Book Reviews

A Fury of Motion: Poems for Boys
Charles Ghinga. Boyd Mills Press, 2003

(3rd – 8th grade)

In A Fury of Motion, Charles Ghigna speaks directly to both young and adolescent boys. The voices we hear in the 46 poems in this collection speak about sports and school, relationships, nature and the self. Some of the poems are short and funny, others introspective and evocative. All resonate with the genuine voice of a boy or young man coming into his own, rich with the imagery of the world around him and of his own inner life. These poems would likely appeal to many girls as well – either because of universal themes or as a glimpse of the world through male eyes.  Those searching for books relevant to boys will find many whose titles don't directly target boys.  Nonetheless, this book is an excellent addition choice. 

A Poke in the Eye: A Collection of Concrete Poems
Paul B. Janeczko, Ed. Candlewick Press, 2001

(pre K – 12th grade)
No matter how many volumes of poetry I bring into a classroom, A Poke in the Eye is always one of the first to be snapped up by students of any age. As acclaimed editor Paul Janeczko notes, “Concrete poems are different from regular poems; in fact, they’re a lot more playful…. The arrangement of letters or words on the page, the typefaces chosen, and the way the space is used, add meaning to the poem beyond that contained in the actual words.” The concrete poems in this volume are particularly witty and innovative. One of the things I love about this book is that it gets kids thinking about the way poetry looks on the page - something they aren’t used to thinking about when writing other genres such as short stories and essays. A Poke in the Eye will inspire students to write poetry, from the eager poet to the tentative writer alike. Chris Raschka’s magnificent illustrations add to the impact of these compelling and engaging poems.

The Place My Words Are Looking For: 
What Poets Say About and Through Their Work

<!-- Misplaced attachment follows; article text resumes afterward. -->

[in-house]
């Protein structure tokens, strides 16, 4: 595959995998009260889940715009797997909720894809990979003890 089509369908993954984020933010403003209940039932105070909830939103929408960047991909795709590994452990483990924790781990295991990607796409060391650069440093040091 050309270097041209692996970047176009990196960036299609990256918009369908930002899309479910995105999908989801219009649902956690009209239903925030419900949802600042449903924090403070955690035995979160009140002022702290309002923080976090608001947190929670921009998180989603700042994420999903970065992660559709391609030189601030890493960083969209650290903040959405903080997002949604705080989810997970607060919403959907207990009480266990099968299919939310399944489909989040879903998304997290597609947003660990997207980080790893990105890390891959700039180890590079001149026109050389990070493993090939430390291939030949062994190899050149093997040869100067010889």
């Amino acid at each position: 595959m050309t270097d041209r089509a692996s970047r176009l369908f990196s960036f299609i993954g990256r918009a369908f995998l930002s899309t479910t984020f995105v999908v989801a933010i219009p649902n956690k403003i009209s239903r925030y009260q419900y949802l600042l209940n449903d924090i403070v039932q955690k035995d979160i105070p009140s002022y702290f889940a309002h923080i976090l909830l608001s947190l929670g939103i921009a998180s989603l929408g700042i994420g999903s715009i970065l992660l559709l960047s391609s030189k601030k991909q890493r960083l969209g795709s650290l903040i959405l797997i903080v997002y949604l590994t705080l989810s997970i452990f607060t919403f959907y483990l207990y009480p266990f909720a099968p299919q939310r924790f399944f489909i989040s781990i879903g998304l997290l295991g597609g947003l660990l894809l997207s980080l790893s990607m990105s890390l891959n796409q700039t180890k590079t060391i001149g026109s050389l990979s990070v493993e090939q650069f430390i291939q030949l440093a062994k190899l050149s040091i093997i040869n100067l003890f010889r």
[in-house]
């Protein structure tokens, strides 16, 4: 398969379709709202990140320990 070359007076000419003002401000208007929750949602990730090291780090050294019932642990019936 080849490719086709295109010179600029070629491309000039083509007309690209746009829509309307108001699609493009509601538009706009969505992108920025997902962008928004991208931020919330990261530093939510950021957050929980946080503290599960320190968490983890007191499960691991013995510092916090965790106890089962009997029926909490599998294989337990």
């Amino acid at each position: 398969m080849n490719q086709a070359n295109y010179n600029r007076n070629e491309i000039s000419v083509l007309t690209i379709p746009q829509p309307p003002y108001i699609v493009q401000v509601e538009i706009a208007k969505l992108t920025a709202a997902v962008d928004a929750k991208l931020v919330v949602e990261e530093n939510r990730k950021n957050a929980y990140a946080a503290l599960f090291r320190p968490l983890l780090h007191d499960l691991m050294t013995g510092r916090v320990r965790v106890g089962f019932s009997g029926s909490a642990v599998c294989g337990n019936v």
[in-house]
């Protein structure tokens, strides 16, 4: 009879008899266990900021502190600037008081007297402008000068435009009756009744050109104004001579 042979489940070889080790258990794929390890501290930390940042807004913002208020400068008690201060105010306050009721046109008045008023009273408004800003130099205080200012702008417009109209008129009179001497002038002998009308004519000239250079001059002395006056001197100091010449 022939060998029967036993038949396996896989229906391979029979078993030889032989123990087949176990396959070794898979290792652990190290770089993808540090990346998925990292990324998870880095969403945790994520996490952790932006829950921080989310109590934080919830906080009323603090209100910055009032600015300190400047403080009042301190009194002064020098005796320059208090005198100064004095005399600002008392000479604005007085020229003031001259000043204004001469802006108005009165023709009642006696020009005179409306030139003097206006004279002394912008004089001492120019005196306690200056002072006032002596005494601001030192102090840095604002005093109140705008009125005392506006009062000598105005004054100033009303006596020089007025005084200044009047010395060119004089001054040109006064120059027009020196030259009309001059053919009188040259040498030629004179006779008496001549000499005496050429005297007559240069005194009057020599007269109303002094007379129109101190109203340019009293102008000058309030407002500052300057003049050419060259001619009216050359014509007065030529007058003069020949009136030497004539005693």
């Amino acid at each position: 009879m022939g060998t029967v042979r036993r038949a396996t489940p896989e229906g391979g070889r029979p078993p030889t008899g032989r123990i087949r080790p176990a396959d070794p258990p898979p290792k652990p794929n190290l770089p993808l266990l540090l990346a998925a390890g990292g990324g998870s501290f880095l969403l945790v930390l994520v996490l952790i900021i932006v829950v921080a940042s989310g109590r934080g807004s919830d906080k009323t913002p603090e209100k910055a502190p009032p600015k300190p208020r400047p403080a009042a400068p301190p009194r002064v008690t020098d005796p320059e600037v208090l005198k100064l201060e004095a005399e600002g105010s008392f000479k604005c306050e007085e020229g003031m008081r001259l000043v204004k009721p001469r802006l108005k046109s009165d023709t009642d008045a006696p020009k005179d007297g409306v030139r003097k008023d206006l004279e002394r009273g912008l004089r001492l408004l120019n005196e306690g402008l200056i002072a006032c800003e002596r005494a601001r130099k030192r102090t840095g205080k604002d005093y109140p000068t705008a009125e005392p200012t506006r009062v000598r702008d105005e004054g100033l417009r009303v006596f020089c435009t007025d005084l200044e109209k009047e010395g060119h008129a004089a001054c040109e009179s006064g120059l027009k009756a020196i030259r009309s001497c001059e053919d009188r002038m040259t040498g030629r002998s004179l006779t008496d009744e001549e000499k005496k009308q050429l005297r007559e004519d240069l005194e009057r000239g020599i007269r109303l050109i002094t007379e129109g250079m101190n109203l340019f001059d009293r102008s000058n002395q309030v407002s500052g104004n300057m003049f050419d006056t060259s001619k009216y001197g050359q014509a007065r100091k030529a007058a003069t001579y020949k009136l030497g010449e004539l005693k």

Paul B. Janeczko, Ed. Simon & Schuster Books for Young Readers 1990
(K – 9th grade)
“I write poetry for the same reason I read it," explains poet Bobbi Katz, “the sound of words, their taste on my tongue, is irresistible. Words are the apple pie in my pantry that draws me out of my warm bed and sends me shuffling down the dark cold hall in the middle of the night!” In The Place My Words Are Looking For, 39 poets share their poems as well as their thoughts about why and how the poet writes. Editor Paul Janeczko, a fine poet himself and the master of poetry anthologies for young people, has done a great job with this collection. I have successfully shared poems from this collection time and again with students from 2nd – 8th grade.

Salting the Ocean:
100 Poems by Young Poets 
Naomi Shihab Nye, Ed. Harper Collins Publishers, 2000
(K – 12th grade)
So much of the poetry we share with kids has been written by “professional poets” - or in any case, adults. Even if kids like these poems and feel inspired by them, they often feel intimidated and inadequate as they try to emulate them. With Salting the Ocean, we can say to kids, “here’s what people your age have written.” Not only will kids and teens be able to relate to the voice and subjects of the poems, they may well feel that they themselves can achieve such craftsmanship. That the poems in this collection don’t identify the ages or grade levels of the poets, does not for me detract from its value, though it does sometimes frustrate my students.  Shihab Nye notes in her  introduction that people sometimes ask her how to "use" poetry and she responds, "Read it! Share it with one another! …. We 'use poetry' to restore us to feeling, revitalize our own speech, awaken empathy." The 100 poems by 100 young poets in this excellent collection do just that.